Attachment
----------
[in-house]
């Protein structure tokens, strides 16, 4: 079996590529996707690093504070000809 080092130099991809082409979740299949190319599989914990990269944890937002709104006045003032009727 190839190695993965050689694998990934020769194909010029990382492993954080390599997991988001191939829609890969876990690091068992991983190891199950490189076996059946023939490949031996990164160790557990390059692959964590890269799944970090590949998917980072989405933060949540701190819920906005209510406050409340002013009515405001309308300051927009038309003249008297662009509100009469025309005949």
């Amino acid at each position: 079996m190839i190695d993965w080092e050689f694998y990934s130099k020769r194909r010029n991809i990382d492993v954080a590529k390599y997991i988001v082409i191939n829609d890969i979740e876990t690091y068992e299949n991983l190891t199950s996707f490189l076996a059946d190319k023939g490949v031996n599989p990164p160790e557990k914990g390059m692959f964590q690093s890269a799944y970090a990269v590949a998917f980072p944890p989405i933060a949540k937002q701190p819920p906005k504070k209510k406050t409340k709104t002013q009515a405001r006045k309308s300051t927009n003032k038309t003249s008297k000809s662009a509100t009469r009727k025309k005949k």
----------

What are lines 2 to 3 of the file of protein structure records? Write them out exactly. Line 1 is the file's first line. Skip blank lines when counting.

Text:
């Protein structure tokens, strides 16, 4: 079996590529996707690093504070000809 080092130099991809082409979740299949190319599989914990990269944890937002709104006045003032009727 190839190695993965050689694998990934020769194909010029990382492993954080390599997991988001191939829609890969876990690091068992991983190891199950490189076996059946023939490949031996990164160790557990390059692959964590890269799944970090590949998917980072989405933060949540701190819920906005209510406050409340002013009515405001309308300051927009038309003249008297662009509100009469025309005949």
């Amino acid at each position: 079996m190839i190695d993965w080092e050689f694998y990934s130099k020769r194909r010029n991809i990382d492993v954080a590529k390599y997991i988001v082409i191939n829609d890969i979740e876990t690091y068992e299949n991983l190891t199950s996707f490189l076996a059946d190319k023939g490949v031996n599989p990164p160790e557990k914990g390059m692959f964590q690093s890269a799944y970090a990269v590949a998917f980072p944890p989405i933060a949540k937002q701190p819920p906005k504070k209510k406050t409340k709104t002013q009515a405001r006045k309308s300051t927009n003032k038309t003249s008297k000809s662009a509100t009469r009727k025309k005949k």